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APNewsBreak: FBI investigates prison company

BOISE, Idaho (AP) — The FBI has launched an investigation of the Corrections Corporation of America over the company's running of an Idaho prison with a reputation so violent that inmates dubbed it "Gladiator School."

The Nashville, Tenn.-based CCA has operated Idaho's largest prison for more than a decade, but last year, CCA officials acknowledged it had understaffed the Idaho Correctional Center by thousands of hours in violation of the state contract. CCA also said employees falsified reports to cover up the vacancies. The announcement came after an Associated Press investigation showed CCA sometimes listed guards as working 48 hours straight to meet minimum staffing requirements.

The Idaho State Police was asked to investigate the company last year but didn't, until amid increasing political pressure, the governor ordered the agency to do so last month. Democratic state lawmakers asked the FBI to take up the case last month.

CCA spokesman Steve Owen says his company would cooperate with investigators.

The understaffing has been the subject of federal lawsuits and a contempt of court action against CCA. The ACLU sued on behalf of inmates at the Idaho Correctional Center in 2010, saying understaffing contributed to the high levels of violence there.


Yellowstone: Bison slaughters done for the season

BILLINGS, Mont. (AP) — Yellowstone National Park administrators say shipments of wild bison to slaughter are done for the winter after almost 600 animals were removed.

The removals were part of an ongoing effort to reduce Yellowstone's herds to about 3,000 animals under an agreement with Montana.

Wildlife advocates contend the capture and slaughter program is unnecessary, citing research that says Yellowstone could support far more bison than the 4,600 counted last summer.


Idaho bill would let inmates do farm work

(Information in the following story is from: The Capital Press (Ore.), http://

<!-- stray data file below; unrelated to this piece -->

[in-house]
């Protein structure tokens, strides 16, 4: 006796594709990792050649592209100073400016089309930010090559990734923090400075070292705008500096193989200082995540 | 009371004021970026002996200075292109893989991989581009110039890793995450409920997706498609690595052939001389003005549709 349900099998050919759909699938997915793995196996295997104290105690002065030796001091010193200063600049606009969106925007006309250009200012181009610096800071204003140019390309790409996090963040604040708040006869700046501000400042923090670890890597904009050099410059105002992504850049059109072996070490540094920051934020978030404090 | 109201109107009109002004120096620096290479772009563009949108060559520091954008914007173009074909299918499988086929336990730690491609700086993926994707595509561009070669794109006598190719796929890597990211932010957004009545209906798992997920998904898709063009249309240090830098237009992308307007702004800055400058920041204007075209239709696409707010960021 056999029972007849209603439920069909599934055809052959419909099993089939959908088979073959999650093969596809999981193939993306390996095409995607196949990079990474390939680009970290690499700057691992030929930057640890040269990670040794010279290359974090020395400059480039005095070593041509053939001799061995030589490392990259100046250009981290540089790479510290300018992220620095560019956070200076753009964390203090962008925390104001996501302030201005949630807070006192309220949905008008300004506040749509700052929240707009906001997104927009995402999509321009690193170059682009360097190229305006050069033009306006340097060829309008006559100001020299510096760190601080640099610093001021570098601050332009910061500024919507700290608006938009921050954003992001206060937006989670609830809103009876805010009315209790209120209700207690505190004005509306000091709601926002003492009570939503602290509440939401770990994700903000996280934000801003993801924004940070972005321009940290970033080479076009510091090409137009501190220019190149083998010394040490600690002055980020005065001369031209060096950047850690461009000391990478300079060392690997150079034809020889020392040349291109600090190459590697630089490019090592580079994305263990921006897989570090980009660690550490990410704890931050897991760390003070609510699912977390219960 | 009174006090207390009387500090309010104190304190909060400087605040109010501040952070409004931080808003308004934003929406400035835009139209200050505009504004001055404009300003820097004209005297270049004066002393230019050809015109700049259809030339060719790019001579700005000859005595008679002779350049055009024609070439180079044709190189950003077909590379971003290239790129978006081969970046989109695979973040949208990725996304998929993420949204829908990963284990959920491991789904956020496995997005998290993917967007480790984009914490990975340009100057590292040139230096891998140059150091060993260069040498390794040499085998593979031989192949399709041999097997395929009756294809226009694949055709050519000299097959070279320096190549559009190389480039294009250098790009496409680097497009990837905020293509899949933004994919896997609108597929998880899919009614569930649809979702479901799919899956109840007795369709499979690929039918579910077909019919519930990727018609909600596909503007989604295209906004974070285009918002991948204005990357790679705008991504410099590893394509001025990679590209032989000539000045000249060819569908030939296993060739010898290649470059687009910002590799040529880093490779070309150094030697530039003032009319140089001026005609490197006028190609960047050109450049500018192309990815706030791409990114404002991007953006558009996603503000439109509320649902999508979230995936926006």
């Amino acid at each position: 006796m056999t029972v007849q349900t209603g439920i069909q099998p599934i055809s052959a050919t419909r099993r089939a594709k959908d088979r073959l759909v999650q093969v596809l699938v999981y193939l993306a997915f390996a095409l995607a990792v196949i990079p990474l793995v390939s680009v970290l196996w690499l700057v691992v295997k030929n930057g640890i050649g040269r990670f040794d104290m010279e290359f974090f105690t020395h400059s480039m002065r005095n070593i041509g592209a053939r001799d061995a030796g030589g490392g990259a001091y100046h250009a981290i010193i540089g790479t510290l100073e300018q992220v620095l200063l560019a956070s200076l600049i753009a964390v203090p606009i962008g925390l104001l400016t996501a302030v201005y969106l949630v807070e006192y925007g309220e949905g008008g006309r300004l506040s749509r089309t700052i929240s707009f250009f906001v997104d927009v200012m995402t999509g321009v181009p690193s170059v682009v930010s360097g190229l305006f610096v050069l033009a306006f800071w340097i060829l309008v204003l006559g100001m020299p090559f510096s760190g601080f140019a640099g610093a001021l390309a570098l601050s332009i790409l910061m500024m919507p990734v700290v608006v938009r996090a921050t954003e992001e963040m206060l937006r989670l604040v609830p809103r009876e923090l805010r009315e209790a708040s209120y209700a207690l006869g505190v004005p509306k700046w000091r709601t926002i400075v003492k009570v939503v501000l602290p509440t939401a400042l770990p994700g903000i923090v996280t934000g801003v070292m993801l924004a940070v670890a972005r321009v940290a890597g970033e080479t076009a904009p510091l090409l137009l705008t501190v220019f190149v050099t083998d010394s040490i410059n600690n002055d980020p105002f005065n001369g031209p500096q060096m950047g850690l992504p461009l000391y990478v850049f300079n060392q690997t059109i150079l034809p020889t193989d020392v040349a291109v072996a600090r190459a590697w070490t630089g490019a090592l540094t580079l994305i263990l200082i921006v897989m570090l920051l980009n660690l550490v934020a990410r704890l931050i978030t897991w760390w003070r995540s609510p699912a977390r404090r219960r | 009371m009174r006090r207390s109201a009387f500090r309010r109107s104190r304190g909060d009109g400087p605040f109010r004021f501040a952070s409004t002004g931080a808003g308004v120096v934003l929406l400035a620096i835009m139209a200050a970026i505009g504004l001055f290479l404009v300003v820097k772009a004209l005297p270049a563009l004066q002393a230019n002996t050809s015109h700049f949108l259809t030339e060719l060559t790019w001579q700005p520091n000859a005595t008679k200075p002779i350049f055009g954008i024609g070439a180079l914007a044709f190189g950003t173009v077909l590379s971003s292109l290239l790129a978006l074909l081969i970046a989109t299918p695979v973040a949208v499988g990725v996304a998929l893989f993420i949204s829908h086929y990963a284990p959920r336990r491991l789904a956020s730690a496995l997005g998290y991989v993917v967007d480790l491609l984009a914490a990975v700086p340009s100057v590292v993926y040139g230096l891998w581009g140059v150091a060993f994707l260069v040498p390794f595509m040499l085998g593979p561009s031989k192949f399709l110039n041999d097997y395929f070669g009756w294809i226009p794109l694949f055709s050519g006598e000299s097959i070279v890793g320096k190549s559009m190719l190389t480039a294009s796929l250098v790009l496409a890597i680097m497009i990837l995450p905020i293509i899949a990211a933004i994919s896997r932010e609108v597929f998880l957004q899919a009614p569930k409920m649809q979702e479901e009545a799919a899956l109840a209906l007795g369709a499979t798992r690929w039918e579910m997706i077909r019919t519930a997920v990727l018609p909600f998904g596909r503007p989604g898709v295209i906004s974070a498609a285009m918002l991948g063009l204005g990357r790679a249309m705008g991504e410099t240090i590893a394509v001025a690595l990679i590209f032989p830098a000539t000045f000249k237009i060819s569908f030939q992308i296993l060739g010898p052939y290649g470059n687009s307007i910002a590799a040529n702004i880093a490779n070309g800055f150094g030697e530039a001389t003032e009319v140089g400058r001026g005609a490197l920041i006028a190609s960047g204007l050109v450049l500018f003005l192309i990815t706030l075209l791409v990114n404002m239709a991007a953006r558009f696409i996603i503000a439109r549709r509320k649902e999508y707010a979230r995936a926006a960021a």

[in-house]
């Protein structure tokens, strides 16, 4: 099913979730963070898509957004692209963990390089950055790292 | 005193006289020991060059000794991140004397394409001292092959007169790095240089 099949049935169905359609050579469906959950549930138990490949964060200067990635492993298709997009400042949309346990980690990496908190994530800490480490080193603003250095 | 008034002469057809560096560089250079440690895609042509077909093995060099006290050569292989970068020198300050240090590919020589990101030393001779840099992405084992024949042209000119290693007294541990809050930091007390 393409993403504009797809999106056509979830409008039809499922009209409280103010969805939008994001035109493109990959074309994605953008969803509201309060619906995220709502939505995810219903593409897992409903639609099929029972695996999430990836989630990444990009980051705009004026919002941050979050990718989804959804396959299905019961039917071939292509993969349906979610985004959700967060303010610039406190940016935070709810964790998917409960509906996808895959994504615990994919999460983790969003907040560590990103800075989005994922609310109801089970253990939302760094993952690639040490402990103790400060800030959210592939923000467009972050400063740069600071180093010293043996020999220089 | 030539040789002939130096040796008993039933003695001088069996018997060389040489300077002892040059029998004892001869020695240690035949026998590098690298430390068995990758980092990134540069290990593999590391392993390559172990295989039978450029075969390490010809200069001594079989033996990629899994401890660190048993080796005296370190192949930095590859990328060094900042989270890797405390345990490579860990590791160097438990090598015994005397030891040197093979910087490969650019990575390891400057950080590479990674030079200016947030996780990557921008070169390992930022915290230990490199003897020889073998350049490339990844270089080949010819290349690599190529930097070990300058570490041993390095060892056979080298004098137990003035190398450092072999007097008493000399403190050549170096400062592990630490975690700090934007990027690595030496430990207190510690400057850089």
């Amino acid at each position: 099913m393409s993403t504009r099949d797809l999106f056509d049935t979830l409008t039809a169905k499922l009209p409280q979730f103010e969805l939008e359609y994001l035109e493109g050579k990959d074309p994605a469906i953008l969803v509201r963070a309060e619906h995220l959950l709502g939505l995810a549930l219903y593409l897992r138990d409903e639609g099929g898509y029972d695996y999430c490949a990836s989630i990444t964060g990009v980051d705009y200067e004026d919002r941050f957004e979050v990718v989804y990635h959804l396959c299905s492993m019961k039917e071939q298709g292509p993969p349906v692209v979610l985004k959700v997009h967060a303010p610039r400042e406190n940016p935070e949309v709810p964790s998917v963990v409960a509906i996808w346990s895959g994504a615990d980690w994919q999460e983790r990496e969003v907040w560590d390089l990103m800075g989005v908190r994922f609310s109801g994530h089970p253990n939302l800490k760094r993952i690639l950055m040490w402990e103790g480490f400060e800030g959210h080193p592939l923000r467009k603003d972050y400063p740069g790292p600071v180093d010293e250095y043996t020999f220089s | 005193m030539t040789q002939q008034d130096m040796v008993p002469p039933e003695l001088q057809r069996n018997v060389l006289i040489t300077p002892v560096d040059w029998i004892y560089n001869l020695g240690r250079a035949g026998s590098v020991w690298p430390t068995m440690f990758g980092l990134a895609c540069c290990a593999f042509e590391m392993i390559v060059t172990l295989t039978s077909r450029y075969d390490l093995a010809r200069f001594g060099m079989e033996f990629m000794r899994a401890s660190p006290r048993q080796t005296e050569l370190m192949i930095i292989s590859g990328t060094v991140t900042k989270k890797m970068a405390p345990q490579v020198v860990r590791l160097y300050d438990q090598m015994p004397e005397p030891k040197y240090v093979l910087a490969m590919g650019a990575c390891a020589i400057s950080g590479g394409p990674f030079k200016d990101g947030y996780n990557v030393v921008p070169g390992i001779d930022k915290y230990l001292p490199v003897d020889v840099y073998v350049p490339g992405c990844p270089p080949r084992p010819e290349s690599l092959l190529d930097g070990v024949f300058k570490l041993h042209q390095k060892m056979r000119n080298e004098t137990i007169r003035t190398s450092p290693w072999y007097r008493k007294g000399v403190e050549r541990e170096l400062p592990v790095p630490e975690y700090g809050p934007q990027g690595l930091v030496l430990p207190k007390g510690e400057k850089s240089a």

BOISE, Idaho (AP) — A bill that would allow Idaho farmers to use prison-inmate labor when there is a farmworker shortage is before the Idaho state Senate.

The bill would allow inmates to help grow, harvest or process perishable Idaho farm commodities.

The bill's author state Sen. Patti Anne Lodge says fruit growers in southwestern Idaho have struggled to find enough workers in recent years. She says a lot of pears in the Sunny Slope region near Caldwell went unpicked last year.

The Capital Press reports that some of the inmates' earnings would help offset the cost of transportation and security.

The bill was welcomed by Dan Symms of Symms Fruit Ranch, which grows apples, peaches, cherries, plums, apricots and prunes in the Sunny Slope area.

He says some of his fruit went unpicked two years ago because of a lack of labor, and the operation struggled to get everything picked last year.

Lodge says the program would help reduce costs to the state and society because some of an inmate's earnings would go into a fund that would be used to pay restitution, child support and other court-ordered legal judgments. Some of the money would go into commissary funds, and some would be set aside to help inmates get a fresh start when they are released.

The bill stipulates that the use of inmate labor cannot result in employed workers in the region being displaced.


Idaho gay activists jailed after vigil attempt

BOISE, Idaho (AP) — The leader of the Add the Words group and two other gay activists were arrested at the Idaho Capitol after police nixed their plan to hold an all-night vigil inside the building.

The three demonstrators were arrested late Thursday night and charged with trespass after refusing to leave the Statehouse, which closes to the public at 10 p.m. on weekdays.

That marks the fifth arrest this year for former state Sen. Nicole LeFavour, who heads the group pushing for the Legislature to add protections based on sexual orientation and gender identity to the Idaho Human Rights Act.

The issue has been denied a hearing by Republican leadership.


S. Idaho man convicted of shooting at crop duster

(Information in the following story is from: The Times-News,

TWIN FALLS, Idaho (AP) — A south-central Idaho man has been convicted of shooting at a crop duster.

The Times-News reports that 42-year-old Christopher Lewis of Filer was found guilty of felony discharging a firearm at an aircraft.

Prosecutors say the pilot told police he saw someone wielding a shotgun below him about 10:45 a.m. on Aug. 24.

Several witnesses say they saw Lewis standing outside his house with a shotgun. Another neighbor testified she heard four shots, walked outside and saw Lewis fire twice at the crop duster.

Copyright © The Associated Press. All rights reserved. This material may not be published, broadcast, rewritten or redistributed.

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